Wednesday, January 27, 2010

Through the Lens of Your Protagonist's Eyes


Last week we discussed chain reactions and how the order of feeling, action, and speech should be logically written to make your writing smooth. In other words keep the horse in front of the cart. Today we’re going to focus on seeing the world through your protagonist’s eyes.

Picture it:

Small town USA, stores frame a park in the center of town and at the head is the courthouse with a clock tower. In the park children are playing on a swing set, a woman walks by pushing a stroller, two men are sitting on a park bench, and a young boy tosses a stick for his dog to fetch.

Now enter your protagonist. What is it that your protagonist focuses on? Is it the kids on the swing set, the woman with the stroller, the two men or the boy playing fetch with the dog?

It depends on the genre you write in. If you’re writing suspense and your protagonist is a woman who has been anonymously stalked, where would her focus be?

As Jane hurries through the park, she notices the boy with the dog, but her main focus is on the two men sitting on the park bench. As she gives a wide berth to them, she abruptly comes face to face with the dog that corners her and the boy who pulls out a gun.

Did you notice I didn’t bring up the kids on the swing or the mother with the stroller? I only brought your attention to what was important and how the lens of your protagonist sees them. Her attention was on what she thought was the obvious threat, but it turned out to be the boy and dog AND that is why I mentioned them. A writer must only bring up what is important to the story. It may seem like filler, but that filler is there for a reason and in this case a very important reason.

Okay let’s try it with romance. Say the protagonist is a man in his late thirties, he’s just broken up with his girlfriend, and he realizes he may never have a family of his own.

On Jon's lunch break he goes to the park. He sees the kids on the swing, the boy with the dog and the woman with the stroller. Without thinking Jon stops the woman with the stroller and gazes down on a beautiful sleeping baby. As he chats with the woman he notices her beautiful dark, chocolate eyes; her easygoing nature; and her low, sexy voice. Jon finds out she is the baby’s nanny. The clock on the courthouse tower bongs. She immediately excuses herself saying she has an appointment and leaves. He has no way of getting in touch with her, so on the hopes of meeting her again he comes to the park every day at the same time.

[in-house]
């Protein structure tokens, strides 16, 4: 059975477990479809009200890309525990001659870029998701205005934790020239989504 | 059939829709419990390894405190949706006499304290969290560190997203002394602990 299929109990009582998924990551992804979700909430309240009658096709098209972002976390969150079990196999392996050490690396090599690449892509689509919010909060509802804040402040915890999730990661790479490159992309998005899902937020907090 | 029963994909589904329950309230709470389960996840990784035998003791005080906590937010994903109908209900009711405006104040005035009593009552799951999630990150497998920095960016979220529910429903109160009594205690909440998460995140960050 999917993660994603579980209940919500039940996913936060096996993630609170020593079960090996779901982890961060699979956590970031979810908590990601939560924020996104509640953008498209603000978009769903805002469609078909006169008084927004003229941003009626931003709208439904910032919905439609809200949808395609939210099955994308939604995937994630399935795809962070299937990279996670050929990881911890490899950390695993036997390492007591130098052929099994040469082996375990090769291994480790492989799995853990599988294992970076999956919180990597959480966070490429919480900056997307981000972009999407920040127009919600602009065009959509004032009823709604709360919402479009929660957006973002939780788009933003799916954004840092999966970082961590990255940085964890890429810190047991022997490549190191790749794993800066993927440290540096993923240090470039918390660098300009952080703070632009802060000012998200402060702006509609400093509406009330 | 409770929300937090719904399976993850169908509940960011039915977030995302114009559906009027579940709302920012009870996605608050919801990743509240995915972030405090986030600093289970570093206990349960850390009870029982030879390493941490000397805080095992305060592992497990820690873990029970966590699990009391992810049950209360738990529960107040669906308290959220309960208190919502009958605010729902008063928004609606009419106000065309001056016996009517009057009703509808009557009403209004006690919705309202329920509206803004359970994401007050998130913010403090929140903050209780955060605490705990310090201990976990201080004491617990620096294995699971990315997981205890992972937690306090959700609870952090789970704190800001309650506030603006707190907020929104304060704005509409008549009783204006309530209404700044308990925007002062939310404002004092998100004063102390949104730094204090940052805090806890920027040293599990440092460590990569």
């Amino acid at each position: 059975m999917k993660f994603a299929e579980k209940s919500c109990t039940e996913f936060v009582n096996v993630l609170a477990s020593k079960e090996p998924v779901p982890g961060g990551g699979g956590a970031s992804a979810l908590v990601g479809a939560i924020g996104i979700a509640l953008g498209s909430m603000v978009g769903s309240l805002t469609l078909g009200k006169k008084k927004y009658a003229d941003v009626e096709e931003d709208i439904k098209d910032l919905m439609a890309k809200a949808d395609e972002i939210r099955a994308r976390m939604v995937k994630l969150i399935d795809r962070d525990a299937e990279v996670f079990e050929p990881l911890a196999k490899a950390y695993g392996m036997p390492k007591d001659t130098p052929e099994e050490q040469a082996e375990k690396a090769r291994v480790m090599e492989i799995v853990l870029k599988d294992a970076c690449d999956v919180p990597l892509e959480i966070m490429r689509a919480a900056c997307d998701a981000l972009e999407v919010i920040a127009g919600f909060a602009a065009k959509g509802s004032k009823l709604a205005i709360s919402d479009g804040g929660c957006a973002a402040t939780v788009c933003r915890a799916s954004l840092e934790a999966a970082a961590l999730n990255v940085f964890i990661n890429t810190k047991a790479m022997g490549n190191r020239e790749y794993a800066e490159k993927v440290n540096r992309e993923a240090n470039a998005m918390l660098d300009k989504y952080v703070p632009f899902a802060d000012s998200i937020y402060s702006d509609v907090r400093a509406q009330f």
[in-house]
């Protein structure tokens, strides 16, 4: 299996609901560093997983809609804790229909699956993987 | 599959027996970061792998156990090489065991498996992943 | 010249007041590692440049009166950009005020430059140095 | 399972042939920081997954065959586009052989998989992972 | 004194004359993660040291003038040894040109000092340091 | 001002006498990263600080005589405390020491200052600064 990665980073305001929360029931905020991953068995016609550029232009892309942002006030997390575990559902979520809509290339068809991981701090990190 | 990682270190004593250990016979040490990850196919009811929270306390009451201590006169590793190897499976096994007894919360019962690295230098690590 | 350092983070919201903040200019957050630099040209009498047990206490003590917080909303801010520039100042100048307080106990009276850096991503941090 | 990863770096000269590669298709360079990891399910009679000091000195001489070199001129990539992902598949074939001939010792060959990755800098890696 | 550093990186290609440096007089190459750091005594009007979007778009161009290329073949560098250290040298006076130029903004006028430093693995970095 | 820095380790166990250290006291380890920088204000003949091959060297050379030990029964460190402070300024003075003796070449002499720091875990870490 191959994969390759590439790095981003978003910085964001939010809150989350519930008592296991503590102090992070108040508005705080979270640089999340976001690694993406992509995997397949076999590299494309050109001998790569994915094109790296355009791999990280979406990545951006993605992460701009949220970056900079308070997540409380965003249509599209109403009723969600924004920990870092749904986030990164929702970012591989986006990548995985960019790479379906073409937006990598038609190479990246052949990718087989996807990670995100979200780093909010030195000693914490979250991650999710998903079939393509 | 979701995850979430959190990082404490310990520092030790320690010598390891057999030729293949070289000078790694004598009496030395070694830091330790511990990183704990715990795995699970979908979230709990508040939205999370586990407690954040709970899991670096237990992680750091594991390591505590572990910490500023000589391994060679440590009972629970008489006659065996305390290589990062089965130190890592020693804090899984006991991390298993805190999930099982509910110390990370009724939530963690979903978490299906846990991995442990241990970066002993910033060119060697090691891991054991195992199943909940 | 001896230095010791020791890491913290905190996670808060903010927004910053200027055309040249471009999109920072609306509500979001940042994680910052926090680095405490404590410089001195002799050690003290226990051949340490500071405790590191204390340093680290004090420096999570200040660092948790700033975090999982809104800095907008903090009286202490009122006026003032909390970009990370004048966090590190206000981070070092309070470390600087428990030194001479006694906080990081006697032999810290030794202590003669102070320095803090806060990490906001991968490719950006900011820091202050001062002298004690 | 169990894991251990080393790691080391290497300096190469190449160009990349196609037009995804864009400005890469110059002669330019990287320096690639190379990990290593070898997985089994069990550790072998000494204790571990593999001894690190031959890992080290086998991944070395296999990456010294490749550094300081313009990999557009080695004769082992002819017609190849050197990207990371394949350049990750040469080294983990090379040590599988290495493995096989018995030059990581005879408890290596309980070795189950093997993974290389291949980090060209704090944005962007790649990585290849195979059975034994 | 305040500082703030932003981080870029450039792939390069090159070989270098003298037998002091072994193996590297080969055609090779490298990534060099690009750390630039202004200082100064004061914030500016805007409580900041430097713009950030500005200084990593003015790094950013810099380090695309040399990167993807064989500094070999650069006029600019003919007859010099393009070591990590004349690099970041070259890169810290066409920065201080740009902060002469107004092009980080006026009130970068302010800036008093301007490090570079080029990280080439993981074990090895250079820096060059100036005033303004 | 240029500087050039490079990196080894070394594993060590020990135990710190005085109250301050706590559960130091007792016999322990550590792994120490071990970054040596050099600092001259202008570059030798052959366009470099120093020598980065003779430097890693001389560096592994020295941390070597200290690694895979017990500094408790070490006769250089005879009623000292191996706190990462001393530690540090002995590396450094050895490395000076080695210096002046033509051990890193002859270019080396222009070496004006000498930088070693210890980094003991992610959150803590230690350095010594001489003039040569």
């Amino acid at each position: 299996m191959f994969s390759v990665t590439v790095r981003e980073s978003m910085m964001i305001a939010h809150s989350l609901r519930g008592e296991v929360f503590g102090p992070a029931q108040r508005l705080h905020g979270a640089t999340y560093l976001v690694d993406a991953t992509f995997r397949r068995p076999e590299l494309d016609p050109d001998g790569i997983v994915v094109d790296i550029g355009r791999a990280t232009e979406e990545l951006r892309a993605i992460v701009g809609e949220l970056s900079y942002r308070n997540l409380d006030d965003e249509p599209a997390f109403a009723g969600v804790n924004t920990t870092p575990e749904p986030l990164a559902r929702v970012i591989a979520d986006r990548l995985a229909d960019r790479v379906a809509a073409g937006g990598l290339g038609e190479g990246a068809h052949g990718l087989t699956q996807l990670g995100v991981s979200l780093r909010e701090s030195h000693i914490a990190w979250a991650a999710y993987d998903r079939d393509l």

Did you notice the filler? Kids on swing, boy with dog, the courthouse clock tower. A man on his lunch break would notice the clock. A man who yearns for a family would notice the kids on the swing and the boy with the dog. Most importantly because this is a romance a man who yearns for a family would notice the woman with the baby.

Did you also notice the cause and effect in each case? As you write a scene view it through the lens of your protagonist eyes, focus on what he/she will notice, and add filler that is important to the scene.

I’ve only given you the bare bones of each case. To fully flesh out the scene again you need to think of your protagonist. Is he an artist? Would he notice if the trees were hunter green? Is he a landscaper? If so, would he notice the condition of the grass and trees? Is the protagonist a mystery writer? Would she look at every person with a bit of suspicion as she plots out her next novel? A fully fleshed-out protagonist brings context to every scene and as a writer you need to color the lens the readers view your story with just the right amount of focus.

6 comments:

  1. I liked that you point out certain details as being irrelevant to a character based on their primary "need." That does effect the way they'll see/interact. Just like boys won't notice every detail about a woman's clothing and a woman won't always pay attention to what kind of truck a person is driving. ;) (I know, I totally stereotyped there.)

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  2. Stereotyped or not, you are right! Thanks so much for adding to the discussion. :)

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  3. Kathy, I am enjoying following your post. I'm not a writer but a reader. I believe your post might make my personal Journal a little more interesting. If only I can remember all the great detail of things that happen around me.
    Thank you

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  4. Robin, even if you don't think so you are a writer. :) Writing in a journal is awesome. I understand about wanting to capture the details. Even little things can mean so much to future generations who will read it. As I read my late mother's journal I yearned for more. You've reminded me to write in my journal more often. Thanks for stopping by. :)

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  5. Really good blog, Kathi. I wish I could do so well with mine.
    Char

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  6. Thanks, Char. I'm sure your blog will be better than mine once you get going. Thanks for stopping by.

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